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A SMILE IS A FACIAL EXPRESSION FORMED BY FLEXING THE MUSCLES NEAR BOTH ENDS OF THE MOUTH AND BY FLEXING MUSCLES THROUGHOUT THE MOUTH.[1] SOME SMILES INCLUDE CONTRACTION OF THE MUSCLES AT THE CORNER OF THE EYES (SEE ‘DUCHENNE SMILING’ BELOW). AMONG HUMANS, IT IS AN EXPRESSION DENOTING PLEASURE, SOCIABILITY, HAPPINESS, OR AMUSEMENT, BUT CAN ALSO BE AN INVOLUNTARY EXPRESSION OF ANXIETY, IN WHICH CASE IT IS KNOWN AS A GRIMACE. SMILING IS SOMETHING THAT IS UNDERSTOOD BY EVERYONE DESPITE CULTURE, RACE, OR RELIGION; IT IS INTERNATIONALLY KNOWN. CROSS-CULTURAL STUDIES HAVE SHOWN THAT SMILING IS A MEANS OF COMMUNICATION THROUGHOUT THE WORLD.[2] BUT THERE ARE LARGE DIFFERENCES BETWEEN DIFFERENT CULTURES. A SMILE CAN ALSO BE SPONTANEOUS OR ARTIFICIAL. A SMILE IS A FACIAL EXPRESSION FORMED BY FLEXING THE MUSCLES NEAR BOTH ENDS OF THE MOUTH AND BY FLEXING MUSCLES THROUGHOUT THE MOUTH.[1] SOME SMILES INCLUDE CONTRACTION OF THE MUSCLES AT THE CORNER OF


THE EYES (SEE ‘DUCHENNE SMILING’ BELOW). AMONG HUMANS, IT IS AN EXPRESSION DENOTING PLEASURE, SOCIABILITY, HAPPINESS, OR AMUSEMENT, BUT CAN ALSO BE AN INVOLUNTARY EXPRESSION OF ANXIETY, IN WHICH CASE IT IS KNOWN AS A GRIMACE. SMILING IS SOMETHING THAT IS UNDERSTOOD BY EVERYONE DESPITE CULTURE, RACE, OR RELIGION; IT IS INTERNATIONALLY KNOWN. CROSS-CULTURAL STUDIES HAVE SHOWN THAT SMILING IS A MEANS OF COMMUNICATION THROUGHOUT THE WORLD.[2] BUT THERE ARE LARGE DIFFERENCES BETWEEN DIFFERENT CULTURES. A SMILECAN ALSO BE SPONTANEOUS OR ARTIFICIAL. A SMILE IS A FACIAL EXPRESSION FORMED BY FLEXING THE MUSCLES NEAR BOTH ENDS OF THE MOUTH AND BY FLEXING MUSCLES THROUGHOUT THE MOUTH.[1] SOME SMILES INCLUDE CONTRACTION OF THE MUSCLES AT THE CORNER OF THE EYES (SEE ‘DUCHENNE SMILING’ BELOW). AMONG HUMANS, IT IS AN EXPRESSION DENOTING PLEASURE, SOCIABILITY, HAPPINESS, OR AMUSEMENT, BUT CAN ALSO BE AN INVOLUNTARY EXPRESSION OF ANXIETY.


Happiness is most often the motivating cause of a smile. However, there are many exceptions, especially among animals. The exposure of teeth, which may bear a resemblance to a smile, is often used as a threat or warning display—known as a snarl—or a sign of submission. For chimpanzees, it can also be a sign of fear. The study of smiles is a part of gelotology, psychology, and linguistics, comprising various theories of affect, humor, and laughter.[16] Smiling can also be interpreted as nervousness in an animal—humans also smile as a result of nervousness, embarrassment and even frustration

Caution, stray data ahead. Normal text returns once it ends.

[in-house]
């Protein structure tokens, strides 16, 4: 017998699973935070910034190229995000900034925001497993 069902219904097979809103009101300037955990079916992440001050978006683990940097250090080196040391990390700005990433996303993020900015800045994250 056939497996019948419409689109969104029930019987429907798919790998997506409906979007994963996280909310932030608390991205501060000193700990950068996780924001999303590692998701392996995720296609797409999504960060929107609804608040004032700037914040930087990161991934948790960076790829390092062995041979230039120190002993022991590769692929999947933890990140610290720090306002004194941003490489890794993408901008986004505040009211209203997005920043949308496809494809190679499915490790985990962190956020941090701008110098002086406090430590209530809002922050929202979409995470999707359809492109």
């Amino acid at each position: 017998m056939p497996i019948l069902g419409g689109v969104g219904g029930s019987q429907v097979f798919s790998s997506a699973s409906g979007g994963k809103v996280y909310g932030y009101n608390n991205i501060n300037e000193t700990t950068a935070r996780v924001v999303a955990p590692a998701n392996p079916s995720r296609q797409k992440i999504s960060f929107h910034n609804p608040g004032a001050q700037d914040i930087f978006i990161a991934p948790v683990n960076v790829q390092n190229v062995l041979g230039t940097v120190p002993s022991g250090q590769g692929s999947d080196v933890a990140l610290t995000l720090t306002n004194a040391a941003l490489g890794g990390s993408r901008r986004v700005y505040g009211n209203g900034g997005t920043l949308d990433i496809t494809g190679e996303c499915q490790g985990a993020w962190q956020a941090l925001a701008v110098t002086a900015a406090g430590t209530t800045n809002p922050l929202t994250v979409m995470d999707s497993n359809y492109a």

A SMILE IS FACIAL EXPRESSION FORMED BY INDIVIDUALS, WHERE THE EDGES OF THE MOUTH MOVE IN THE DIRECTION OF THE CLOSEST EAR. SMILES ARE REPRESENTATION OF DIFFERENT EMOTIONS, MOST COMMONLY ASSOCIATED WITH HAPPINESS AND EXCITEMENT.


SMILES IN PRIMATES The evolution of smiles is opaque and, as with many evolutionary accounts of social behavior, fraught with just-soism. Among human babies, however, the ‘tooth-baring’ smile is associated less with friendship than with fright--which, one might argue, is related to the tooth-baringthreats of baboons. On the other hand, a non-toothy, not-so-broad-butopen-lipped smile is associated with pleasure in human infants.

extended it to strangers as a presumably friendly smile. Maybe it is not as innocent as it seems.

“All cultures recognize a variety of mouth gestures as indexes of inner emotional states. As in our own culture, however, smiles come in many varieties, not all of them interpreted as friendly. Baring one’s teeth is not always a threat. In primates, showing the teeth, especially teeth held together, is almost always a sign Somehow we seem to have taken of submission. The human smile the fright-threat sort of smile and probably has evolved from that. In the primate threat, the lips are curled back and the teeth are apart-you are ready to bite. But if the teeth are pressed together and the lips are relaxed, then clearly you are not prepared to do any damage. These displays are combined with other facial features, such as what you do with your eyes, to express a whole range of feelings. In a lot of human smiling, it is something you do in public, but it does not reflect true ‘friendly’ feelings--think of politicians smiling for photographers.



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